Thursday, Apr 26, 2018
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The writing sings in new comedy on ABC


From left, Eric Andre, Michael Blaiklock, Dreama Walker, Krysten Ritter, and James Van Der Beek star in an appealing new sitcom, ‘Don’t Trust the B— in Apartment 23,’ premiering Wednesday at 9:30 p.m. on ABC.

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ABC seems to have this weird fascination with the B-word and an even weirder fear of actually saying it. First it gave us GCB, based on the book Good Christian Bitches, and now comes Don't Trust the B-- in Apartment 23.

Spelled out or not, B--, premiering Wednesday at 9:30 p.m., is a sassy and welcome addition to ABC's sitcom lineup. It's just too bad that it will initially remind viewers of CBS' Two Broke Girls.

Like that hit, freshman show B-- is about a naive blonde woman who moves in with a street-smart brunette, but, in all the ways that count, the comparisons end there.

In this case, June Colbern (Dreama Walker) arrives in New York, fresh from Indiana, to take a new job with a high-powered brokerage firm, only to find the company shutting down and the CEO under arrest when she shows up for her first day of work. With few resources, she answers roommate ads until she finds a seemingly compatible young woman named Chloe (Krysten Ritter) and moves in.

Only then does she find out she is sharing space with the roommate from hell. Chloe, it seems, has been running a scam for some time, as her pal James Van Der Beek helpfully summarizes, where she lures other roommates to move in, takes their first and last month's rent, and then proceeds to drive them crazy until, after only a few days, they move out.

That's just one example of Chloe's unapologetically bad behavior. She conveniently gets a 13-year-old kid tipsy to make him spill dirt about June's fiance, Steven (Tate Ellington), hides questionable Chinese energy pills in the furniture to sell, and thinks nothing of walking out of a bar without paying for her drinks. Chloe pulls even more outrageous stunts in the first three episodes of the new show but since they involve major plot developments, I'll leave them for viewers to discover on their own.

Of course, Chloe has a heart of gold, albeit gold plate, and June soon wins her over by toughening up and resolving to lose some of her countrified naivete about big city living. June still has occasional relapses, but then again, it's not as though Chloe's suddenly become Glinda the Good Witch either.

As for James Van Der Beek, he is played by James Van Der Beek, and he's terrific, as are the two actresses in the lead roles. Like Matt LeBlanc on Episodes and Neil Patrick Harris in the Harold and Kumar movies, JVDB plays an exaggerated (one hopes) version of himself as a pompous, self-involved dolt who fancies himself a Shakespearean actor. He also dresses up like Indiana Jones' father to teach acting classes to college students who just want him to do speeches from Dawson's Creek or tell them what it was like kissing Katie Holmes. Clips from fake commercials he's done and a fake role in a Guy Ritchie movie are hysterical.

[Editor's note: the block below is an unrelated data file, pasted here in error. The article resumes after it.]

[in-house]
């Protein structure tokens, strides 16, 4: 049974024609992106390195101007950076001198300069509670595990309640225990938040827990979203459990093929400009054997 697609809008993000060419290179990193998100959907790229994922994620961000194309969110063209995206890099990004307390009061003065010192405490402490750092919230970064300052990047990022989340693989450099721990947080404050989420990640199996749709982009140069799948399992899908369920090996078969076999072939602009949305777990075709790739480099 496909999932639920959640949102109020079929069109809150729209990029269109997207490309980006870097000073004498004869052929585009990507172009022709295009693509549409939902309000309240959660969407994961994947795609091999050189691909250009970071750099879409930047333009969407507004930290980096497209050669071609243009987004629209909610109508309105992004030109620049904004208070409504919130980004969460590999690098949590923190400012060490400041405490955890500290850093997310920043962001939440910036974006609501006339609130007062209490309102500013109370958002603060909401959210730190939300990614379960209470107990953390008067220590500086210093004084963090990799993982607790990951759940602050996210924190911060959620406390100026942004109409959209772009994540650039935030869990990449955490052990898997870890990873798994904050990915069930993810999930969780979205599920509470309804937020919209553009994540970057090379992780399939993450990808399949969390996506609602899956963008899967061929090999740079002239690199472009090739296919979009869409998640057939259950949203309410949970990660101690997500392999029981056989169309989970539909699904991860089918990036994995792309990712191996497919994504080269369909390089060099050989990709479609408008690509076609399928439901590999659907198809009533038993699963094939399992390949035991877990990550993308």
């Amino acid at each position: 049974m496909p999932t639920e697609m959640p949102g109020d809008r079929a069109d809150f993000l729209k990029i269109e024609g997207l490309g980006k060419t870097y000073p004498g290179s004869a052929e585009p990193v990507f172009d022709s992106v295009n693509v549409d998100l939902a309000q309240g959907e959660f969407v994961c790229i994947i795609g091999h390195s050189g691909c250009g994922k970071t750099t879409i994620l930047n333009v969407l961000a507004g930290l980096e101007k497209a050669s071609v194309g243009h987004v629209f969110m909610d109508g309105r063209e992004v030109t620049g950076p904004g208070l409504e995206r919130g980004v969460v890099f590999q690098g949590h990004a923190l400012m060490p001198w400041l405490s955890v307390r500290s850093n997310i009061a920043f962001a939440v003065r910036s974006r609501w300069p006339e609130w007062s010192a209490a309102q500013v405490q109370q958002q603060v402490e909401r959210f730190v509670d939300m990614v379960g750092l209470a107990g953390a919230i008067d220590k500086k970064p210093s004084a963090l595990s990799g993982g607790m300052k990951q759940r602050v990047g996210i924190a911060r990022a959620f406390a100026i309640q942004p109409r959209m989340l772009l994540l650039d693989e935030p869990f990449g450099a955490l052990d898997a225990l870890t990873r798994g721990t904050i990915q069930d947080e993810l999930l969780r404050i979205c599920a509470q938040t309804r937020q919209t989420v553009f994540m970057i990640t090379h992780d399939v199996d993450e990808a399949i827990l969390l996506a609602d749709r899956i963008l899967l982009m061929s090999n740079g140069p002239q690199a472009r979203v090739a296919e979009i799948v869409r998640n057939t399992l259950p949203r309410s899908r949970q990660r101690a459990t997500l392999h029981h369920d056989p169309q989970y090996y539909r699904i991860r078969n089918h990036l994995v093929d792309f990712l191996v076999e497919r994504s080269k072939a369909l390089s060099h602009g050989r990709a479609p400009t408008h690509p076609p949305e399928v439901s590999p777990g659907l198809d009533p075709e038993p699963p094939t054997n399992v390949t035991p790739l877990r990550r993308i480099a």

That's the set-up for the show, but what makes it all sing is the writing by series creator Nahnatchka Khan (American Dad). It's also what separates B-- from 2 Broke Girls. Khan's sense of humor is outrageous and, for TV, rather daring. She has a deft touch with one-liners, such as quantifying the 11 years June and Steven have been dating as equivalent to "about 600 Nicolas Cage movies." But what's really daring about the show is that while Chloe is a borderline sociopath and June is forced to give as good as she gets in order to co-exist with her, the humor doesn't fall into the all too prevalent "nasty trap" in TV sitcoms. Khan doesn't have to resort to having her characters trade insults or, when all else fails, throw in a genital reference or two to get a laugh.

The result is not only that the show is funny, but that we actually like both June and Chloe. While June may look as though she was manufactured by Mattel, she's smart, determined, and fearless. And while Chloe may have the moral fiber of a praying mantis, she's also smart, determined, and fearless. More to the point, when the chips are down, she has June's back.

Any very good new show has its own big shoes to fill as it continues its first season. Good shows have to stay good, which means they have to be inventive week after week. By the same token, their creators are often afraid of straying too far from what made them good in the first place, which can find the show treading comedic water all too soon.

The challenge is big enough when the new show plays it safe in its early episodes, but it's even bigger when you take the chances Khan has taken primarily with Chloe's character and to a lesser degree, with June's.

She can't let Chloe be too edgy, for one thing: Yes, Chloe may be able to sell mysterious Chinese energy pills, but she can't actually be a drug dealer. And June can still be chirpy and cornfed, but she can't be allowed to get cloying.

It's a fine line, but the first three episodes of the show suggest Khan is up to walking it.

You can trust that this B-- is pretty d-- funny.

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